It was a pleasure to dive and spend time with some of the true pioneers of cave diving, especially Henry Nicholson. As a member of the Jacksonville Sheriff’s Office Dive team, I hold the highest respect and admiration for Capt. Henry Nicholson. *

The training was great back then, but it’s been amazing to watch how instruction and equipment has, and continues to, improve over the years.

My training and education continues today as an Instructor Trainer with SDI/TDI/ERDI and PADI Master Instructor.

Please remember, get the training you need for the type of diving you want to do.


* Henry Nicholson was Captain of the Jacksonville Sheriff’s Dept. Dive Team. He founded IUCRR (International Underwater Cave Rescue and Recovery) along with Robert Laird, in 1999. The Nicholson Tunnel in Peacock was named after him, as was the Henry

8 replies
  1. Robert Cutcher
    Robert Cutcher says:

    Great article! I too was a fan of Sea Hunt. I can remember using pleated long underwear as a make shift wetsuits and filling common flashlights with Wesson oil to prevent flooding to serve as our dive lights. It is one of the reasons I chose to follow my dream of being an ocean engineer. It has been more the 50 years since Sea Hunt was filmed but I still remember the anticipation of watching it on the old B & W console in the living room of my parents house. Mike Nelson was one of my childhood heroes and even today, after a great dive, my buddies and I will say “Mike would have approved”.
    Thanks for sharing some great memories.

    Reply
  2. Cal Huge
    Cal Huge says:

    Way to go David. Great article. David is one of the best divers, instructor and friend anyone could have. Keep it up David. Time to go back to Bonaire?

    Reply
  3. Jim Bach
    Jim Bach says:

    “Another notable improvement included, bubbles being released from under the chin instead of behind the head.” Now that’s a bizarre statement. Bubbles coming up over your face would certainly not be an advantage in any diving situation.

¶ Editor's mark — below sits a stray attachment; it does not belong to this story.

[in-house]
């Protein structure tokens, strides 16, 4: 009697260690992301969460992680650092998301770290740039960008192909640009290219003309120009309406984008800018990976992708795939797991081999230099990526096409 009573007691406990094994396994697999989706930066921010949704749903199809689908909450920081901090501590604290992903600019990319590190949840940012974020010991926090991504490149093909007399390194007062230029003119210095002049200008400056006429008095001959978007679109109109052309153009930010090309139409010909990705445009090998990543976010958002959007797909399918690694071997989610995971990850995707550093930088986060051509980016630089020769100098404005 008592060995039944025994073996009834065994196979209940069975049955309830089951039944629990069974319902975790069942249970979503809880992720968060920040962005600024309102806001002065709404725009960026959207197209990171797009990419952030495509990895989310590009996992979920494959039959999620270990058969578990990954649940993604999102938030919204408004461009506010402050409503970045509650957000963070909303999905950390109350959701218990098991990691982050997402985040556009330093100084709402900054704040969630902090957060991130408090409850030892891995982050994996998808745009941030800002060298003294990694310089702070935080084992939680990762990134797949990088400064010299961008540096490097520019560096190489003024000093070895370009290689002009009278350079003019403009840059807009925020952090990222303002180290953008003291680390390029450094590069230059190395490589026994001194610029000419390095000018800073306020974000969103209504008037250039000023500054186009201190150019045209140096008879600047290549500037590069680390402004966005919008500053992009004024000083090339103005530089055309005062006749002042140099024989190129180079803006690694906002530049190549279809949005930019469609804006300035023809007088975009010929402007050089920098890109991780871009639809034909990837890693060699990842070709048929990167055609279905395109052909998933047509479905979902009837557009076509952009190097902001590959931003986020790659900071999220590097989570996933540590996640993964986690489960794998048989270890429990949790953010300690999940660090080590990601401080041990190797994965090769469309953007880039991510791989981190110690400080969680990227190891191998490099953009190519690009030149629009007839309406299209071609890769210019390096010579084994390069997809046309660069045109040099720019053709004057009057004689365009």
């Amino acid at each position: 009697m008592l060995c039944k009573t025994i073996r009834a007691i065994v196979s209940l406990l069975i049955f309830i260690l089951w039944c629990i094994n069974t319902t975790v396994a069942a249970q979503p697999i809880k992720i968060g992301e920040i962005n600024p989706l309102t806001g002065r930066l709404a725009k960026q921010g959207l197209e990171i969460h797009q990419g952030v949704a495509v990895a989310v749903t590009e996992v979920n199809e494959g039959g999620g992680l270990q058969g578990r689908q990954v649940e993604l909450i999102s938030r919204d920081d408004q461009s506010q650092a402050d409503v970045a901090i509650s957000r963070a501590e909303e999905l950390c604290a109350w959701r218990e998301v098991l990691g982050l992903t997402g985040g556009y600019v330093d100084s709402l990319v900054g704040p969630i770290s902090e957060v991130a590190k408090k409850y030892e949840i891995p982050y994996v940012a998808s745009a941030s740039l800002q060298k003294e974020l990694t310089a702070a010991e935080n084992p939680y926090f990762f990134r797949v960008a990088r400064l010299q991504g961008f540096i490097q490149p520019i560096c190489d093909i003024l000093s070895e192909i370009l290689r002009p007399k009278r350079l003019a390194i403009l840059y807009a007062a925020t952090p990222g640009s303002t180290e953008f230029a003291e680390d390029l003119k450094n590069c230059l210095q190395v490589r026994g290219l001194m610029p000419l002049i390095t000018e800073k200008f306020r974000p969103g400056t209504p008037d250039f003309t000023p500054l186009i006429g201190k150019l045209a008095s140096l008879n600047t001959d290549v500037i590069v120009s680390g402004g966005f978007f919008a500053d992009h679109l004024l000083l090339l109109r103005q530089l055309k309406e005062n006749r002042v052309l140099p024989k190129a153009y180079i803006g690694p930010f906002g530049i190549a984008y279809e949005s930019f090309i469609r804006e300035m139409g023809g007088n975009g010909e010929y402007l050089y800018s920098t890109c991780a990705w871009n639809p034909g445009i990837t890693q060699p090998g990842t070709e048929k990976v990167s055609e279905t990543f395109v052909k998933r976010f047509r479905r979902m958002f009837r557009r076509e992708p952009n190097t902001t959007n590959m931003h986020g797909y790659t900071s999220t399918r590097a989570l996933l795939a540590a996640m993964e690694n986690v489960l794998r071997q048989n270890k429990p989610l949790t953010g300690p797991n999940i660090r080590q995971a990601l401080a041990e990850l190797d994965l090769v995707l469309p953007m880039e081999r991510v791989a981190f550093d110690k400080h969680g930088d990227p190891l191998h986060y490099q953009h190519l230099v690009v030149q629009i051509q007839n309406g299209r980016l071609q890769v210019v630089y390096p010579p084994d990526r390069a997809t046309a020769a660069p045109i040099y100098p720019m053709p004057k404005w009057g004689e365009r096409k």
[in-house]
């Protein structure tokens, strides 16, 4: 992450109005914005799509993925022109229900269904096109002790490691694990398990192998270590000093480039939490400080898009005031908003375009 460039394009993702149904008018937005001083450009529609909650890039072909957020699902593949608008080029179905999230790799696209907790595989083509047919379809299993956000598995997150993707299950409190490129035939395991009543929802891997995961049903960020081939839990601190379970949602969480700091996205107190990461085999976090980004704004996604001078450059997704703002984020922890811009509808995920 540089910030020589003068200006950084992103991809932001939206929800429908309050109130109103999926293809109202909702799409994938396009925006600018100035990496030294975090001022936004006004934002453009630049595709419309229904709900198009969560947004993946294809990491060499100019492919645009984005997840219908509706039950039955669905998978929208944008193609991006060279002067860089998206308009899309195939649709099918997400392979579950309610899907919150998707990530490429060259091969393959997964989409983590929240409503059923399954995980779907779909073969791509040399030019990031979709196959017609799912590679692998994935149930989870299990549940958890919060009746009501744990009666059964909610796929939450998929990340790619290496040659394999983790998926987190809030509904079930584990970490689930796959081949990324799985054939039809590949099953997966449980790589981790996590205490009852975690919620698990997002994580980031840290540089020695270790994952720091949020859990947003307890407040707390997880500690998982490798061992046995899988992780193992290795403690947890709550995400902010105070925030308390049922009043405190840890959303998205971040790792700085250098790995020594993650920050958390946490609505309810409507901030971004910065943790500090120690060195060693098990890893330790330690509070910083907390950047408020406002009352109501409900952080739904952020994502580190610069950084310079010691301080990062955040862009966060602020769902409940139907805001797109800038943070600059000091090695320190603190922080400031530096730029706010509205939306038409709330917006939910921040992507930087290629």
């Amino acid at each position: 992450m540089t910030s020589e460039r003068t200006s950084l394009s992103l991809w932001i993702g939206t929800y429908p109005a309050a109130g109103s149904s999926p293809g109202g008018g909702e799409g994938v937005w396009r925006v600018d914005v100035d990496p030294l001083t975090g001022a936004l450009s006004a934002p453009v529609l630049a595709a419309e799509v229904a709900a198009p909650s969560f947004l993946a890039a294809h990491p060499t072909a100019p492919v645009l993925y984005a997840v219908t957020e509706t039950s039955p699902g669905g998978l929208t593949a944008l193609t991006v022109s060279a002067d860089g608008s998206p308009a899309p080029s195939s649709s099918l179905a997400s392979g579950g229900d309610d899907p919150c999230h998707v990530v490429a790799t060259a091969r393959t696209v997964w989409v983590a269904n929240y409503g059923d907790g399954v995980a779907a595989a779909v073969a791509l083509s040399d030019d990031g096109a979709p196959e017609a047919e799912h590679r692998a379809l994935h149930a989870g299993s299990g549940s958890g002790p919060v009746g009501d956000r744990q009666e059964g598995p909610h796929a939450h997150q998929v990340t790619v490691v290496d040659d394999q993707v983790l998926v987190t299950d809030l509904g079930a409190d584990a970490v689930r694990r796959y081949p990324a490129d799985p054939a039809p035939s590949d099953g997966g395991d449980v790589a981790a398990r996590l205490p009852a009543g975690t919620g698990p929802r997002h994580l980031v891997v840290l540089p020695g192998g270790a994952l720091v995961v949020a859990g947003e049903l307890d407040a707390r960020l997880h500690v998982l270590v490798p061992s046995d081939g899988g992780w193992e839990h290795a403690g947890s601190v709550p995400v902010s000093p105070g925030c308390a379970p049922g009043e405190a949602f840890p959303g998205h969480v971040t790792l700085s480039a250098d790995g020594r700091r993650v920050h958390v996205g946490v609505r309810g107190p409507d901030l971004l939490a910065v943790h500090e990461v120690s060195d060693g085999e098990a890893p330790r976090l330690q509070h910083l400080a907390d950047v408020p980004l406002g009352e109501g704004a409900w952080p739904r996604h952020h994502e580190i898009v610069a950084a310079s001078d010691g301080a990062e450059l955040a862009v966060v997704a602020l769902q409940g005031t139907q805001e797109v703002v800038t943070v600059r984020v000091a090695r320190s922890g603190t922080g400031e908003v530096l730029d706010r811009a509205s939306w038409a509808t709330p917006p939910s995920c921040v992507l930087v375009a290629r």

Reply
  4. Lisbeth Nicholson
    Lisbeth Nicholson says:

    Thank for the honoring words about my Dad. He really loved cave diving and was so focused on the importance of safety and saving lives. Great article!

    Reply
  5. Rod Harp
    Rod Harp says:

    Kudos to Sea Hunt. Mike Nelson was my hero as a kid also and it’s what got me going in diving (although it took me 53 years to get to that point!). BTW, great article David!

    Reply
  6. Brent Bishop
    Brent Bishop says:

    Great article! Flipper and re-runs of Sea Hunt created my passion for underwater adventures.

    A few bubbles in your face is a trade-off that is well worth not having to force air over your shoulder and out of the regulator behind your head…

    Keep up the great work!

    Reply
  7. Robert Fleckenstein
    Robert Fleckenstein says:

    I loved Lloyd Bridges. As you say seeing him in that diving gear, “small double tanks, double hose regulator, and flat face mask” really inspired me. Just one short story: I believe he and his family live about 4 blocks from our house near Mar Vista, California. I think I got to go to Junior High School with his sons.
    Wonderful to see your tribute to “Mike”.
    R.F.

    Reply

Leave a Reply

Want to join the discussion?
Feel free to contribute!

Leave a Reply

Your email address will not be published. Required fields are marked *

You may use these HTML tags and attributes: <a href="" title=""> <abbr title=""> <acronym title=""> <b> <blockquote cite=""> <cite> <code> <del datetime=""> <em> <i> <q cite=""> <s> <strike> <strong>

*